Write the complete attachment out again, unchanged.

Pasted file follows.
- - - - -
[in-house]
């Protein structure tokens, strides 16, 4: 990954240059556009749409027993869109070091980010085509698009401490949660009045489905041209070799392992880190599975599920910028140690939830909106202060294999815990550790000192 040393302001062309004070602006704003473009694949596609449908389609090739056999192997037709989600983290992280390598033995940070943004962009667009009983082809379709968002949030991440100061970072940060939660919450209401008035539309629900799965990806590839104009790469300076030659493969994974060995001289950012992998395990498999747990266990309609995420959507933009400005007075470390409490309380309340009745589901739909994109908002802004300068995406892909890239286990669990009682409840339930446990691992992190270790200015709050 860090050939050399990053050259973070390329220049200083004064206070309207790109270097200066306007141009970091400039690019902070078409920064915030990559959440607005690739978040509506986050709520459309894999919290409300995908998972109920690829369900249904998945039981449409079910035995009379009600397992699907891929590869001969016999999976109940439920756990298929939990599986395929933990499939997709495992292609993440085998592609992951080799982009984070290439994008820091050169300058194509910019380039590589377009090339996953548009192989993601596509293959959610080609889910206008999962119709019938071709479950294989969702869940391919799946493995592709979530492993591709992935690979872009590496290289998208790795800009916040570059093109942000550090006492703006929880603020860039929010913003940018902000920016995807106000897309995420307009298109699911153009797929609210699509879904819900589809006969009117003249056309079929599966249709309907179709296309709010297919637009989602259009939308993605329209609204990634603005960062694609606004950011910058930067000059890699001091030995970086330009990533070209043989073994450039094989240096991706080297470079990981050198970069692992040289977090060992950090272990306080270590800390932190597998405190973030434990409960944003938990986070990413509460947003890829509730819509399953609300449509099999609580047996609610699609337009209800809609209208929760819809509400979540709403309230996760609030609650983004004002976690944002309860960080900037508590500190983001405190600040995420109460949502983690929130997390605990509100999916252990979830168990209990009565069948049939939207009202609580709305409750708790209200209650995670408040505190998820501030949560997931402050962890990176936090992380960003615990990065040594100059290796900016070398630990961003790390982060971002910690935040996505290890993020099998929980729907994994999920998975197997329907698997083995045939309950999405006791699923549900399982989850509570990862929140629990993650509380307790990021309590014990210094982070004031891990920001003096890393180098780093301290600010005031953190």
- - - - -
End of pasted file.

[in-house]
């Protein structure tokens, strides 16, 4: 990954240059556009749409027993869109070091980010085509698009401490949660009045489905041209070799392992880190599975599920910028140690939830909106202060294999815990550790000192 040393302001062309004070602006704003473009694949596609449908389609090739056999192997037709989600983290992280390598033995940070943004962009667009009983082809379709968002949030991440100061970072940060939660919450209401008035539309629900799965990806590839104009790469300076030659493969994974060995001289950012992998395990498999747990266990309609995420959507933009400005007075470390409490309380309340009745589901739909994109908002802004300068995406892909890239286990669990009682409840339930446990691992992190270790200015709050 860090050939050399990053050259973070390329220049200083004064206070309207790109270097200066306007141009970091400039690019902070078409920064915030990559959440607005690739978040509506986050709520459309894999919290409300995908998972109920690829369900249904998945039981449409079910035995009379009600397992699907891929590869001969016999999976109940439920756990298929939990599986395929933990499939997709495992292609993440085998592609992951080799982009984070290439994008820091050169300058194509910019380039590589377009090339996953548009192989993601596509293959959610080609889910206008999962119709019938071709479950294989969702869940391919799946493995592709979530492993591709992935690979872009590496290289998208790795800009916040570059093109942000550090006492703006929880603020860039929010913003940018902000920016995807106000897309995420307009298109699911153009797929609210699509879904819900589809006969009117003249056309079929599966249709309907179709296309709010297919637009989602259009939308993605329209609204990634603005960062694609606004950011910058930067000059890699001091030995970086330009990533070209043989073994450039094989240096991706080297470079990981050198970069692992040289977090060992950090272990306080270590800390932190597998405190973030434990409960944003938990986070990413509460947003890829509730819509399953609300449509099999609580047996609610699609337009209800809609209208929760819809509400979540709403309230996760609030609650983004004002976690944002309860960080900037508590500190983001405190600040995420109460949502983690929130997390605990509100999916252990979830168990209990009565069948049939939207009202609580709305409750708790209200209650995670408040505190998820501030949560997931402050962890990176936090992380960003615990990065040594100059290796900016070398630990961003790390982060971002910690935040996505290890993020099998929980729907994994999920998975197997329907698997083995045939309950999405006791699923549900399982989850509570990862929140629990993650509380307790990021309590014990210094982070004031891990920001003096890393180098780093301290600010005031953190």